For Starlin Castro, it has been the best of times but for Junior Lake, well...let's just say things could be better.
Scouting is an inexact science. Two years ago, these two shortstops were spoken in the same breath. Today, one is thriving in the majors while the other is struggling in Class A ball. I don't need to tell you which is which.
That wouldn't have been the case in 2007 or 2008, for that matter. For starters, let's look at the tale of the tape.
Weight: 175 lbs.
Place of Birth: Dominican Republic
Date of Birth: March 24, 1990
Cubs pro debut: DSL 2007 (Dominican Summer League)
Signed by: Jose Serra, scout
Weight: 200 lbs.
Place of Birth Dominican Republic
Date of Birth: March 27, 1990
Cubs pro debut: DSL 2007
Signed by: Jose Serra, scout
Looks pretty even with a slight edge to Lake so far based on size. Let's look at year one:
Starlin Castro .299/.371/.371
Junior Lake .274/.341/.404
A slight edge to Lake in Power while Castro showed better on-base skills. Overall, Castro had an OPS of .742. Lake's OPS was .745.
2008 Arizona Rookie League
Here we see Castro start to separate himself a little. But Baseball America still sees a lot of potential in Lake. They rank Starlin Castro as the Cubs #7 prospect while Lake isn't far behind at #13. Both are shortstops. Castro is thought to be the better all-around player while Lake has the better power potential.
The Cubs surprisingly promoted Castro from the AZL all the way to full season, High Class A Daytona. A huge leap. But again, Lake isn't far behind. They skip Short Season A ball and promote Lake to full season Class A Peoria.
Now comes the fork in the road...
While the Cubs expected Castro to tread water and would have been happy if he hit .260, he instead made a great leap forward. He broke out at Daytona, made the All-Star team, got promoted up to AA as a 19 year old and actually improved his numbers at Tennessee, going from a .731 OPS to a .743 OPS. Not a huge jump, but this is a 19 year old kid who jumped into a league where he was playing with 22-23 year olds. The fact that he improved at all was impressive. After another impressive stint in the Arizona Fall League, he became the Cubs #1 prospect and you know the rest.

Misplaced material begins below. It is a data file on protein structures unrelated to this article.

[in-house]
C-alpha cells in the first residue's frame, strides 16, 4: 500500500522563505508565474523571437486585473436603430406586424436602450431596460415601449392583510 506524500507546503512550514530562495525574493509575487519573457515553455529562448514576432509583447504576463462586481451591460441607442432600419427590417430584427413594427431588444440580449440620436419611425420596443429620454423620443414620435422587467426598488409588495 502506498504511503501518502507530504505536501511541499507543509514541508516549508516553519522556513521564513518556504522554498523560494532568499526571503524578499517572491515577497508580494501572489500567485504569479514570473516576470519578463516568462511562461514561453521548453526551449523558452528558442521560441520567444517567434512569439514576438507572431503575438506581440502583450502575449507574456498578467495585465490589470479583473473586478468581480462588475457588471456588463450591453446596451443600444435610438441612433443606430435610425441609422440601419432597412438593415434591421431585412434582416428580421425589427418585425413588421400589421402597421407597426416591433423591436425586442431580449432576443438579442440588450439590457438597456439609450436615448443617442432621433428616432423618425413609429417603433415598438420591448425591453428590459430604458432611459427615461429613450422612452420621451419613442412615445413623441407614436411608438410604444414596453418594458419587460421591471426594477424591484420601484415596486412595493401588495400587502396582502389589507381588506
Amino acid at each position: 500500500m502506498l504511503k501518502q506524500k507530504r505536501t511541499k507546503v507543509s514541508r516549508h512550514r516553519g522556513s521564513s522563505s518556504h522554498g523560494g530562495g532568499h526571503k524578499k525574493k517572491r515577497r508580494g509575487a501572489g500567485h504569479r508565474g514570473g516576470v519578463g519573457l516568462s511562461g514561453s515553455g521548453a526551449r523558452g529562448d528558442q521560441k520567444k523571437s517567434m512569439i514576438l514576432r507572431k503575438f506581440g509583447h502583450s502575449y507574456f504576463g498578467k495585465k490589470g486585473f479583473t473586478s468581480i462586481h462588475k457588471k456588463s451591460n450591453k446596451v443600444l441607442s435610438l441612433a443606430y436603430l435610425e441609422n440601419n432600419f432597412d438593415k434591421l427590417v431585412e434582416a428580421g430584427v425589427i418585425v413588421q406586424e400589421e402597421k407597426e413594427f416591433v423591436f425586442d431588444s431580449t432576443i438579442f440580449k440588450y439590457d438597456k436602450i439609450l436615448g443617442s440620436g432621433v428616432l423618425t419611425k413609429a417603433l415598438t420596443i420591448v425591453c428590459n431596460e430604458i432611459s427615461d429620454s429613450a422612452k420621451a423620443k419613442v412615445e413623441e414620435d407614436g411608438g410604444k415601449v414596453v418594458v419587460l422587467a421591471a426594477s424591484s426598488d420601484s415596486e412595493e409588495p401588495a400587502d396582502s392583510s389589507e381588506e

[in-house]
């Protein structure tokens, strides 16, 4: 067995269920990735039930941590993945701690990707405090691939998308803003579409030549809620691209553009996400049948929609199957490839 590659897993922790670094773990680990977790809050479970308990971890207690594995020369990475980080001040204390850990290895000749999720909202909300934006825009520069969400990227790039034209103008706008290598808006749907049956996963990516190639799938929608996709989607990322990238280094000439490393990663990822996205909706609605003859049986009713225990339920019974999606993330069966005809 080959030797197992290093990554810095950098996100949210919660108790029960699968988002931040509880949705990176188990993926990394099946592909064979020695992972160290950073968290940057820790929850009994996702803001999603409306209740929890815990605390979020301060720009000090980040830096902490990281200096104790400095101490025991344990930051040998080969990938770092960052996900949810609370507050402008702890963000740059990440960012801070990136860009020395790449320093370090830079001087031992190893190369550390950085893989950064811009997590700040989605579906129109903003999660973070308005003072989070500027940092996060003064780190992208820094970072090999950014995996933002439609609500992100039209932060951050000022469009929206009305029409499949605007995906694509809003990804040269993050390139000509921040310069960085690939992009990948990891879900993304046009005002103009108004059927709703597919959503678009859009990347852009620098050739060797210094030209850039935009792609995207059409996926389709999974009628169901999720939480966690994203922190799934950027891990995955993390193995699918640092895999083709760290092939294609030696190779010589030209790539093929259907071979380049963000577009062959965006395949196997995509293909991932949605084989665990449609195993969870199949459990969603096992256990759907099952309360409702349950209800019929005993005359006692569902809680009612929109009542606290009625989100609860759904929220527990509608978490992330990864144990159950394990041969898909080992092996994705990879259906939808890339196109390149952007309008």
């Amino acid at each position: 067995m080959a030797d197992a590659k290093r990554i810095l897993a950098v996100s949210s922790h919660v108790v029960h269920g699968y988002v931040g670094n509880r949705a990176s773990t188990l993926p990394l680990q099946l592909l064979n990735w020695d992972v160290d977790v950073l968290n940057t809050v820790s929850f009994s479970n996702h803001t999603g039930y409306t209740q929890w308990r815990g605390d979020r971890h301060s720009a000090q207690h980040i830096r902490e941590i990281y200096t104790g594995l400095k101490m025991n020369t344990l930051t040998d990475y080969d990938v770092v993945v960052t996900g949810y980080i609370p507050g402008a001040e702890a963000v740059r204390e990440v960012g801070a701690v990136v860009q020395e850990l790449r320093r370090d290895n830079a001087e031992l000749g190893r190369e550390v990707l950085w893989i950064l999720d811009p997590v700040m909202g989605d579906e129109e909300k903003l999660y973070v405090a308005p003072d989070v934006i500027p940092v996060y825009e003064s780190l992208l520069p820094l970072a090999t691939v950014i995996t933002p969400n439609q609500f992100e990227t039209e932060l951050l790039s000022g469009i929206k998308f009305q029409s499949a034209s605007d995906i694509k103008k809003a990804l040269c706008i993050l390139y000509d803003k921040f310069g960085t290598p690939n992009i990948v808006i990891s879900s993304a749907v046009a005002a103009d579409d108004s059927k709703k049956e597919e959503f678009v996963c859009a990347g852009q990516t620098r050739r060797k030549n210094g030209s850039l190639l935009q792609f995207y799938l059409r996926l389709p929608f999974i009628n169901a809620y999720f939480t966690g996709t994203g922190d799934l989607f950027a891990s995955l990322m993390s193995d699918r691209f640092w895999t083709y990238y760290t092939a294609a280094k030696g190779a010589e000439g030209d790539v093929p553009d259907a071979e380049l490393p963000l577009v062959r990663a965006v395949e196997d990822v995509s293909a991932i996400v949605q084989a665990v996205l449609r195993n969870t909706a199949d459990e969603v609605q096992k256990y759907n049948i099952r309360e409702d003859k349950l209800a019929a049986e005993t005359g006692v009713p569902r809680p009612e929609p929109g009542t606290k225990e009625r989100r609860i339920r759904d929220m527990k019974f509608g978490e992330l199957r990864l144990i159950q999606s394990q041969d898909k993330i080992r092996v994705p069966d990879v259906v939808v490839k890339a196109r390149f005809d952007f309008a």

Lake, meanwhile, struggled at Peoria. His OPS was just .642. He was plagued by poor plate discipline, walking only 18 times and striking out a whopping 138 times. For some reason, the Cubs felt they needed to promote him again. Those reasons were probably Hak Ju Lee and Logan Watkins, highly rated shortstops themselves, who were more than ready for full-season ball. So instead of repeating the league, Lake was bumped to High Class A Daytona where he has an OPS of .448 due largely to a .189 batting average. The power, once considered a strength, has all but evaporated thus far. Only 2 of his 17 hits have gone for extra bases. Both extra base hits are doubles. To top it all off, Lake is no longer considered to be capable of playing SS long term. He'll probably have to move to 3b, where the offensive expectations will only increase.
There was a time where both were considered equals. Some went as far to say that Lake had more upside than Castro. While that may have been true in 2007 and maybe even 2008, it's obvious who the better player is today. It shows how tricky player evaluation can be. It also shows that there is no cookie cutter player development plan. If anything, though it's been Castro who was pushed much more aggressively, it's been Lake who has looked "rushed". Castro has continued to adapt and make adjustments at the highest levels while Lake has continued to regress at the lower levels of the minor leagues.
While scouting has advanced in that past 100 years, it's still a hit or miss game. You never know what you really have until you get that player on the field, until he faces challenges...some will adapt and thrive, others fall behind then fade off into oblivion. When it comes to scouting and development of two seemingly equal talents, Castro represents the best of times, while Lake represents the worst of times.